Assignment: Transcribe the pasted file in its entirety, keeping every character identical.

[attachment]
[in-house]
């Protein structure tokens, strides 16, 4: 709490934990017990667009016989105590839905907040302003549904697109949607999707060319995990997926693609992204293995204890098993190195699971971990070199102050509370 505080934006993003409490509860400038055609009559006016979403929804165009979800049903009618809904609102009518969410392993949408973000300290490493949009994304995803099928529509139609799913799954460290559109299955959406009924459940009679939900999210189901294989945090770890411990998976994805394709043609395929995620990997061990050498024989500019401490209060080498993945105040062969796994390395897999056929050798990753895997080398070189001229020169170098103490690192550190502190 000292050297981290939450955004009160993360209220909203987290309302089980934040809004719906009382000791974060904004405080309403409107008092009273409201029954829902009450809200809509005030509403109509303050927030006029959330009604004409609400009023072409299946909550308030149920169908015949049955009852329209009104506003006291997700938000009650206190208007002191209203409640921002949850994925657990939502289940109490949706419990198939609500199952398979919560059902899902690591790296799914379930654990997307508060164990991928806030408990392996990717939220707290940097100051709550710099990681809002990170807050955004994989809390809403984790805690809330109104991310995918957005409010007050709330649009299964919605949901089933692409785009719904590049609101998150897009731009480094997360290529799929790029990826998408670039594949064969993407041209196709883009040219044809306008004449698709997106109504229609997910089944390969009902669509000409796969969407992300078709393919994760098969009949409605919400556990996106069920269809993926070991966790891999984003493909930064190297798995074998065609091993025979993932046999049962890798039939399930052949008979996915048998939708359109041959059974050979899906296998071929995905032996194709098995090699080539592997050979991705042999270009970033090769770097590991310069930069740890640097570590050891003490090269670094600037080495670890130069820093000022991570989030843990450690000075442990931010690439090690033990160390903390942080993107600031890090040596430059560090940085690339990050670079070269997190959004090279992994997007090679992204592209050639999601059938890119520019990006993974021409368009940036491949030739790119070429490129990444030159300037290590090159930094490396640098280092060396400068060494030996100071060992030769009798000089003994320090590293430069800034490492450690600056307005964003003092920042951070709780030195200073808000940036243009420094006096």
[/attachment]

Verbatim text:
[in-house]
């Protein structure tokens, strides 16, 4: 709490934990017990667009016989105590839905907040302003549904697109949607999707060319995990997926693609992204293995204890098993190195699971971990070199102050509370 505080934006993003409490509860400038055609009559006016979403929804165009979800049903009618809904609102009518969410392993949408973000300290490493949009994304995803099928529509139609799913799954460290559109299955959406009924459940009679939900999210189901294989945090770890411990998976994805394709043609395929995620990997061990050498024989500019401490209060080498993945105040062969796994390395897999056929050798990753895997080398070189001229020169170098103490690192550190502190 000292050297981290939450955004009160993360209220909203987290309302089980934040809004719906009382000791974060904004405080309403409107008092009273409201029954829902009450809200809509005030509403109509303050927030006029959330009604004409609400009023072409299946909550308030149920169908015949049955009852329209009104506003006291997700938000009650206190208007002191209203409640921002949850994925657990939502289940109490949706419990198939609500199952398979919560059902899902690591790296799914379930654990997307508060164990991928806030408990392996990717939220707290940097100051709550710099990681809002990170807050955004994989809390809403984790805690809330109104991310995918957005409010007050709330649009299964919605949901089933692409785009719904590049609101998150897009731009480094997360290529799929790029990826998408670039594949064969993407041209196709883009040219044809306008004449698709997106109504229609997910089944390969009902669509000409796969969407992300078709393919994760098969009949409605919400556990996106069920269809993926070991966790891999984003493909930064190297798995074998065609091993025979993932046999049962890798039939399930052949008979996915048998939708359109041959059974050979899906296998071929995905032996194709098995090699080539592997050979991705042999270009970033090769770097590991310069930069740890640097570590050891003490090269670094600037080495670890130069820093000022991570989030843990450690000075442990931010690439090690033990160390903390942080993107600031890090040596430059560090940085690339990050670079070269997190959004090279992994997007090679992204592209050639999601059938890119520019990006993974021409368009940036491949030739790119070429490129990444030159300037290590090159930094490396640098280092060396400068060494030996100071060992030769009798000089003994320090590293430069800034490492450690600056307005964003003092920042951070709780030195200073808000940036243009420094006096």